Binary encode 7 ([7].pack("C")) as "\007" instead of "\a"

I have a problem that’s on the borders of ruby and erlang, but I’m
beginning to think the solution won’t be from the erlang side of things.
(and forgive me for my haziness with the terminology here…)

The basic problem is that ruby encodes the integer 7 as “\a”, while
erlang only decodes it as “\007”. Ruby will decode both “\007” and
“\a” into 7, which makes me think there’s more than one opinion about
how it can be encoded, and that ruby might be able to encode it as
“\007” if I knew how to ask it.

The bigger problem is I’m trying to send data from ruby to erlang via
BERT, and turns out it can’t handle data (broadly defined) of length 7
(!).

Here’s some code examples:

ruby:

[7].pack(“C”) # => “\a”
“\a”.unpack(“C”) # => 7
“\007”.unpack(“C”) # => 7

erlang:

<<"\a">>. % => <>
<<"\007">>. % => <<7>>

Not sure exactly what to google here, “erlang OR
ruby binary 007” doesn’t really get me anywhere (suprise!), plus I’m
not sure what exactly this encoding/decoding specification is called.
I’d really like to understand why the design discrepancy between the
languages, but I’d settle for a quick fix on the ruby side :slight_smile:

Any help is appreciated,

-Woody

(PS, more details are at
http://github.com/mojombo/bert.erl/issues#issue/3, although examples are
bert-specific)

The basic problem is that ruby encodes the integer 7 as “\a”, while
erlang only decodes it as “\007”

Correction, this is actually a non-issue. The basic problem is that I
was encoding binary data to its C escape sequences in my test (via
to_s), and erlang will automatically decode this back to binary, except
for the number 7. Thus it appeared like it was almost working, when in
fact I was just doing it wrong. Sending the binary, not the escape
sequences, is what I should have been doing. Apologies for the extra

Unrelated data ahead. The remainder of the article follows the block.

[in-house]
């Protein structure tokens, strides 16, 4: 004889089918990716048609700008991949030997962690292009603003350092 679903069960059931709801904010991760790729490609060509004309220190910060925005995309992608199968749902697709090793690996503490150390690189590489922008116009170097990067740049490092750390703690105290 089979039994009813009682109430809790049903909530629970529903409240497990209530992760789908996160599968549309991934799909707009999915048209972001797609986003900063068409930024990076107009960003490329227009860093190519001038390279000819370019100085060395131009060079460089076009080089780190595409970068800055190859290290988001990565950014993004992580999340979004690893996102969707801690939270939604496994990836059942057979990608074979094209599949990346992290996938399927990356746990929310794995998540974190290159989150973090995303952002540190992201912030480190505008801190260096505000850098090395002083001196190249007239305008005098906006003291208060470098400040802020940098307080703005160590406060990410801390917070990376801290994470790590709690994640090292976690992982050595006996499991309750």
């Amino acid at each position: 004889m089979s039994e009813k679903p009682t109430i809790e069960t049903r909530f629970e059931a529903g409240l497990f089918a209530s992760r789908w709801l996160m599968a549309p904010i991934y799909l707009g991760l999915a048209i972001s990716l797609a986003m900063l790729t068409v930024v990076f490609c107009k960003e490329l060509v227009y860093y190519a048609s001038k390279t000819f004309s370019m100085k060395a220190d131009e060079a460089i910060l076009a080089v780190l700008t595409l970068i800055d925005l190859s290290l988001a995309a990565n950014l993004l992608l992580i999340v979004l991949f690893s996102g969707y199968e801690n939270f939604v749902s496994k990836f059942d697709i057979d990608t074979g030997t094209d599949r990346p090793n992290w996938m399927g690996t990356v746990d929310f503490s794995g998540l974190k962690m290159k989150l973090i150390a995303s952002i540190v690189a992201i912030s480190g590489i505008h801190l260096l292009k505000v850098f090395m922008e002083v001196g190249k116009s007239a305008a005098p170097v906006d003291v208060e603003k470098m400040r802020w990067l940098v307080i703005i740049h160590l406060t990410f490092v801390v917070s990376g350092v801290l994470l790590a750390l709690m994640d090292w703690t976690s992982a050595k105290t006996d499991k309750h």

email, maybe this will save some poor confused soul someday…

On Jul 30, 2010, at 10:38 , Woody P. wrote:

The basic problem is that ruby encodes the integer 7 as “\a”, while
erlang only decodes it as “\007”

Correction, this is actually a non-issue.

Well, I think it was a non-issue regardless of what erlang is doing:

“\a” == “\007”
=> true

“\007”[0]
=> 7

“\a”[0]
=> 7

I’d guess you should be writing tests to verify instead of eyeballing
it.

“\a” == “\007”
I’d guess you should be writing tests to verify instead of eyeballing
it.

In Ruby “\a” == “\007”, but when my integration test (incorrectly)
converted the binary into escape sequences before sending it to erlang,
then, in erlang, <<"\a">> =/= <<"\007">> (not-equal, and I have
learned this is because Erlang uses the basic C set of character
encodings, while Ruby uses the ANSI C encodings, which differ in at
least this respect). So in my tests erlang -> ruby would work, but ruby
-> erlang wouldn’t work, and tests confirmed this to be due to character
encoding differences (how I knew to ask the question). Those differences
are verifiable, although the whole point is moot (and I feel stupid for
asking because I should have been testing via binary in the first place
:confused:

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